Sydney, Australia

Australians suffering financial distress are being urged to seek help about money matters through The Salvation Army’s free financial services to avoid falling into long-term poverty.

The organisation says new research shows more than a quarter of Australians are concerned about poverty and hardship in their community, and half the country believes housing affordability is an issue.

Australia Salvation Army Moneycare

The Salvation Army provided more than 37,000 advice sessions through its free financial counselling service Moneycare from January to July this year. PICTURE: Courtesy of the Salvation Army.

From January to July, 2021, The Salvation Army’s free financial counselling service Moneycare provided more than 37,000 advice sessions and care to more than 8,700 individuals in financial need across the country, it said.

During Anti-Poverty Week - which runs from 17th-23rd October, it is encouraging people to register for its free financial tips webinar, as well as engaging with its other financial services and supports.

This includes through the 'Doorways' initiative, which offers emergency financial relief. Kristen Hartnett, Salvation Army Moneycare financial counsellor, says they continue to see the impact of debt and financial stress on individuals and families who don’t seek support early enough.

“Leaving or ignoring the problem only escalates unnecessary debt and stress,” Hartnett said in a statement.

She said one way people got caught into accruing debt was through buy-now-pay-later schemes, which were used particularly by single parents, especially during the COVID-19 pandemic which had resulted in an increase in online shopping as people experienced prolonged lockdowns.

Amongst Salvation Army clients with BNPL debt, 48 per cent had more than $A1000 accrued, the organisation said.

“We want to implore Aussies that there are other options available which will not have the same devastating impacts,” Hartnett said.

The Salvation Army’s campaign follows the Federal Government’s announcement late in September that it would phase out financial support payments associated with the pandemic, linked to when states or territories reached vaccination milestones.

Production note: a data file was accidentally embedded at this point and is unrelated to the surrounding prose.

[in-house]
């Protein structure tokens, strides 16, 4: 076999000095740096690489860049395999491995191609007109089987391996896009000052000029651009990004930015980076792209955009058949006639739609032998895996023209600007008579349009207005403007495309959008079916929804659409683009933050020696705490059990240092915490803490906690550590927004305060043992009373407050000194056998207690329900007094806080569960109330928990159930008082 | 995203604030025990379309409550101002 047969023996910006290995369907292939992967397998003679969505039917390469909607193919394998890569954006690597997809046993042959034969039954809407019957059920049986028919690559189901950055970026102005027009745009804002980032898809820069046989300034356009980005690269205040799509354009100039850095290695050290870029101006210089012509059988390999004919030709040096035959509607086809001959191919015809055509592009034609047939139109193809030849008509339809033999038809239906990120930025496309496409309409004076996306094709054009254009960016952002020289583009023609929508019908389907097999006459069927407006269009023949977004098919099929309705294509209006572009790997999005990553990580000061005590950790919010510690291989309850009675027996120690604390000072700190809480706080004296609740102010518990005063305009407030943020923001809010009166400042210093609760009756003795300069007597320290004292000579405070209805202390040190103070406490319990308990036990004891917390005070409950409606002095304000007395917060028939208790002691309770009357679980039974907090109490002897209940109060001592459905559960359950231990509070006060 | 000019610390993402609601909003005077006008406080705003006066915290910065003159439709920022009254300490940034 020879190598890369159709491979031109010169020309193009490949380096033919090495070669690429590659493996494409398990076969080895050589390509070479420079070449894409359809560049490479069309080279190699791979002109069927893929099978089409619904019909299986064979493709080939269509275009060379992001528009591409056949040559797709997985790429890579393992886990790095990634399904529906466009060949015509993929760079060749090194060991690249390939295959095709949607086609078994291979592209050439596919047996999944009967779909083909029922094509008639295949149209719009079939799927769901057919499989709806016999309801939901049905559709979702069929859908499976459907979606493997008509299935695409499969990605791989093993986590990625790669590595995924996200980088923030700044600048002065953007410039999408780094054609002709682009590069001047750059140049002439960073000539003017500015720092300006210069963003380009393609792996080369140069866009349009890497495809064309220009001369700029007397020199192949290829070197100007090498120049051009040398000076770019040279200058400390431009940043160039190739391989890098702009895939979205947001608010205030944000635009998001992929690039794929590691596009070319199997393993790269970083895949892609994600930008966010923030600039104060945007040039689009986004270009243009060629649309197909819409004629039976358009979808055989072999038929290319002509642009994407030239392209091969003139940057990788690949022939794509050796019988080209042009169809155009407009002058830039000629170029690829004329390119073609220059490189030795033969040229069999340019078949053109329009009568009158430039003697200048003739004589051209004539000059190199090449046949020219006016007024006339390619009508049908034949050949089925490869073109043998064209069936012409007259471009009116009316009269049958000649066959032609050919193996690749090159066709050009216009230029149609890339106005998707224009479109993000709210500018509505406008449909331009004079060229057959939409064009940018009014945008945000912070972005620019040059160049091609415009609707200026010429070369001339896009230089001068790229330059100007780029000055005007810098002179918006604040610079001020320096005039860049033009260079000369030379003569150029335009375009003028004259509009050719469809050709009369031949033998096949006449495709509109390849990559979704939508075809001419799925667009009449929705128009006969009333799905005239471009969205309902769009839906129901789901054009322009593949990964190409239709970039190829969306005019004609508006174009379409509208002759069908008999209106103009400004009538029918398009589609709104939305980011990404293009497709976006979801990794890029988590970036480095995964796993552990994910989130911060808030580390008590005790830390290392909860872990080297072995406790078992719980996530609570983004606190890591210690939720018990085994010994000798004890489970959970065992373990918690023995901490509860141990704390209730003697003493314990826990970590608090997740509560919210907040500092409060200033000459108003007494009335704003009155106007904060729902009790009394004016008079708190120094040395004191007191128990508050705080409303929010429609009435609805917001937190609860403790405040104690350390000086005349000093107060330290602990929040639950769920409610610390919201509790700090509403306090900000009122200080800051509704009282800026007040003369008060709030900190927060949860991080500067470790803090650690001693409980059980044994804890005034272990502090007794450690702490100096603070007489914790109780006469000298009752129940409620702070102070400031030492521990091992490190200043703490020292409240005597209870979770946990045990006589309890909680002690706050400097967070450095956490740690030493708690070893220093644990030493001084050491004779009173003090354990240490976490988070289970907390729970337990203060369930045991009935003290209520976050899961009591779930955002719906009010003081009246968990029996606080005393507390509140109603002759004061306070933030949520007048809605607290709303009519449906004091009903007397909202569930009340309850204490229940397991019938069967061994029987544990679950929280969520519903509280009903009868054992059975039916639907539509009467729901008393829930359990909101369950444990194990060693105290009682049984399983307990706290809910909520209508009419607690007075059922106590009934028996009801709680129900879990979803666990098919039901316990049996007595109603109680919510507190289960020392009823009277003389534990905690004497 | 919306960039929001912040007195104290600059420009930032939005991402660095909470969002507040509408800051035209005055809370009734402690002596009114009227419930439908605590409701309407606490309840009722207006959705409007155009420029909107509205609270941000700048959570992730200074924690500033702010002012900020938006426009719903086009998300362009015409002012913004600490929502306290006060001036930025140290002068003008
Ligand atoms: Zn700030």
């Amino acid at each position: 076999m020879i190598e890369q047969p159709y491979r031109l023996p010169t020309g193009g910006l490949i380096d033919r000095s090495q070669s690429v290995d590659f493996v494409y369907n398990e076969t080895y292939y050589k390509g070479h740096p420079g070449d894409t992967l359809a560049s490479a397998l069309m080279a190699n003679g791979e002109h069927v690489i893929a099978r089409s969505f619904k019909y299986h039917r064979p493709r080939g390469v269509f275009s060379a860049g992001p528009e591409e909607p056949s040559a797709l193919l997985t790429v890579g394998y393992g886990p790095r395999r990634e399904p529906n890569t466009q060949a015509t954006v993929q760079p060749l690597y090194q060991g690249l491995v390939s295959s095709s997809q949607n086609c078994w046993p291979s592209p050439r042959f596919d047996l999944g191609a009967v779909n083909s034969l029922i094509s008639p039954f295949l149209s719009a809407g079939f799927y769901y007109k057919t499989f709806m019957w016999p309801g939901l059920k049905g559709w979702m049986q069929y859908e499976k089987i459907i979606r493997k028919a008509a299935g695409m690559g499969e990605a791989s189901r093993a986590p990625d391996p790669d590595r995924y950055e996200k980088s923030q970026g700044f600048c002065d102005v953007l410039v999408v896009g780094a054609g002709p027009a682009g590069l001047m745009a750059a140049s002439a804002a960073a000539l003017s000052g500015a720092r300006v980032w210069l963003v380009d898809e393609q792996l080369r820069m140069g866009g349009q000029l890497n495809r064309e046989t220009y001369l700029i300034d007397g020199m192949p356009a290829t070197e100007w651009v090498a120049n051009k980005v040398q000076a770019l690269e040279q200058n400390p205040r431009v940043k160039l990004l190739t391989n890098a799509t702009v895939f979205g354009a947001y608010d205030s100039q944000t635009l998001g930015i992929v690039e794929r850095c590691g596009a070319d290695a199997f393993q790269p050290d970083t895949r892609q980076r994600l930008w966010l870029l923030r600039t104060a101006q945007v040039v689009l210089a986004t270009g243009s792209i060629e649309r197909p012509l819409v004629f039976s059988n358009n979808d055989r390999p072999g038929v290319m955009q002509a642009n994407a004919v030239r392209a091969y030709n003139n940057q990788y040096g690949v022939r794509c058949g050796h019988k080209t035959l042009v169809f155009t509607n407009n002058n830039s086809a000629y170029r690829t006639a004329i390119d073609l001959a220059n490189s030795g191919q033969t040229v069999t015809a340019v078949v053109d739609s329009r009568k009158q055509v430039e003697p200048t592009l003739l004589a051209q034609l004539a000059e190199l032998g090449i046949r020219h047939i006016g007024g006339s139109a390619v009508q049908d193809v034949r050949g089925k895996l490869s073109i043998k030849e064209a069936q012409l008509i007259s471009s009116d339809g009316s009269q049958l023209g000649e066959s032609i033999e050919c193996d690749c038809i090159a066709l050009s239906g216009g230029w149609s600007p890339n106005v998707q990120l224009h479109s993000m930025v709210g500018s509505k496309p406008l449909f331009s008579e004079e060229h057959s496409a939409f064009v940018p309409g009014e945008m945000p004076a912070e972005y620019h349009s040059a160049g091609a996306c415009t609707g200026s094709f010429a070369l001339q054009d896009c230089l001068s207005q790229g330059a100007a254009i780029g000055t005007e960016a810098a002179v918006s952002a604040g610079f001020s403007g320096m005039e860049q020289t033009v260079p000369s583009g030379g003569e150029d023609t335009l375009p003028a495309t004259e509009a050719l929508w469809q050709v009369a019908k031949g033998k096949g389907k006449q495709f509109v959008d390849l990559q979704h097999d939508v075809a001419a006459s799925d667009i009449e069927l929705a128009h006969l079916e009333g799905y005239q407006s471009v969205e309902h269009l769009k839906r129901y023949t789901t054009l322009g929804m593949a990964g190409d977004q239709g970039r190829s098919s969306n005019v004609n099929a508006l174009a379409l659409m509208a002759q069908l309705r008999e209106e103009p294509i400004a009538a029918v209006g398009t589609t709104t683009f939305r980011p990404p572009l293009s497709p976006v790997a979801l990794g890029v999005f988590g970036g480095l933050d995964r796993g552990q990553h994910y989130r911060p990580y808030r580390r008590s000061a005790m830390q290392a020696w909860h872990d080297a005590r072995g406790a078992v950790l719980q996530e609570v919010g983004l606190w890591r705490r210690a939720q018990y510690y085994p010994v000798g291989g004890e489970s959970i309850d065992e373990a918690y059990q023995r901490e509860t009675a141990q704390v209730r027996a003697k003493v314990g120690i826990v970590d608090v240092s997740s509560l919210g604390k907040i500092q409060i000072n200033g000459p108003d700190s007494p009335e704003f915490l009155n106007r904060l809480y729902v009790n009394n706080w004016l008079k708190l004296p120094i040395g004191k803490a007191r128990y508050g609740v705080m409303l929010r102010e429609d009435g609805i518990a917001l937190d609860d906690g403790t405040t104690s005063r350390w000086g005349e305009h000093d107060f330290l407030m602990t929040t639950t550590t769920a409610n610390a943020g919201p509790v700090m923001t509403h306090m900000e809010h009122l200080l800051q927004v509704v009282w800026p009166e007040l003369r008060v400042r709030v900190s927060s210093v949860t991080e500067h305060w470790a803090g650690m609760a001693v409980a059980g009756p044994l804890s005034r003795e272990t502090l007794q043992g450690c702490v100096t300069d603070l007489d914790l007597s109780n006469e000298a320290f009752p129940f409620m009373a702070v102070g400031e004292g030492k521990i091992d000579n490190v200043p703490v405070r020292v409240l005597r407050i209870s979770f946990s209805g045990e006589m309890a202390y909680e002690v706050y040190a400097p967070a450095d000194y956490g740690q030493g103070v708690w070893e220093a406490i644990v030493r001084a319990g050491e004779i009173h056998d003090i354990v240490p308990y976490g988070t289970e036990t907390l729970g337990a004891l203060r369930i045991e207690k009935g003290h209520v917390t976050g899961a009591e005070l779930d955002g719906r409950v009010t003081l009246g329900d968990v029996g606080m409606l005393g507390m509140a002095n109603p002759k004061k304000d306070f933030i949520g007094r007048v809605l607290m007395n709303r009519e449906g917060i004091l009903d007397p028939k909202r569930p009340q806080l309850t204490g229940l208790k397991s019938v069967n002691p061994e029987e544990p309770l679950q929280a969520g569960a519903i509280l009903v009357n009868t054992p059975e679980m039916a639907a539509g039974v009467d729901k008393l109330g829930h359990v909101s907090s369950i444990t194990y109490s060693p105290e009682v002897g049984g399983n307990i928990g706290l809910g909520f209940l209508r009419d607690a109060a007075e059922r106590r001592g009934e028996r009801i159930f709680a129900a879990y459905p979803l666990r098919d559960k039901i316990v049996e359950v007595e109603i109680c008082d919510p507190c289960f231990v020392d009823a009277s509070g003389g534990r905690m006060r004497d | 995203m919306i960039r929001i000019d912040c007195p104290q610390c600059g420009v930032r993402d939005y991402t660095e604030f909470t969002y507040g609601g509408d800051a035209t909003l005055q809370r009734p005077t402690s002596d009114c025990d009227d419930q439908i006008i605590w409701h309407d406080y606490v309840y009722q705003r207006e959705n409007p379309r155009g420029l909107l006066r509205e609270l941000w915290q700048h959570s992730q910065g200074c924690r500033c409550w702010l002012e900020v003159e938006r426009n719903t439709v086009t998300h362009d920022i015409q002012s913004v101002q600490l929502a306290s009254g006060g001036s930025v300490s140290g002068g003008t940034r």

The move drew condemnation from the Australian Council of Social Services (ACOSS), whose members include Anglicare Australia, Baptist Care Australia, Christians Against Poverty and the Brotherhood of St Laurence, which said it would leave some people without an income.

ACOSS CEO Dr Cassandra Goldie said at the time it was “unconscionable to use broad vaccination rate data as the mechanism to cut off income support to people without paid work”, regardless of whether a lockdown had lifted or what the actual vaccination rates were for a range of at-risk groups.

“Cutting off disaster support will see many of the 1.7 million people currently receiving disaster payments in NSW, ACT and Victoria end up on the grossly inadequate JobSeeker Payment of $A45 a day, which is less than half the $750 [per week] Covid Disaster Payment,” Goldie said. “It will leave others with no income at all, including people on temporary visas who are ineligible for JobSeeker and other income support.”

She said it was “appalling” to give hundreds of thousands of people, including single parents, older people and people with disability one week’s notice that their payments would stop unless they apply again [in the case of NSW].

“We know many people are unable to go straight back into paid work after a lockdown, which is what we saw last year,” she said.

“The OECD has told Australia it needs to increase its unemployment payments because they drive people into poverty.”

Meanwhile, statistics released on Tuesday by the Australian Bureau of Statistics showed there were 1.4 million jobless families in June, 2021, down from 1.5 million in June, 2020.

This represented 19.5 per cent of all families, meaning each family member aged over 15 years was unemployed, retired or otherwise not in the labour force, the ABS said.

Of these, an estimated 480,000 children aged from birth to 14-years-old were living in jobless families, down from 580,000 in June, 2020.

“Please reach out to The Salvation Army and don’t struggle in silence. We can talk you through your options and support you on your financial journey to improve your debt,” Hartnett said.

People wanting to find out more about The Salvation Army’s services during Anti-Poverty Week can visit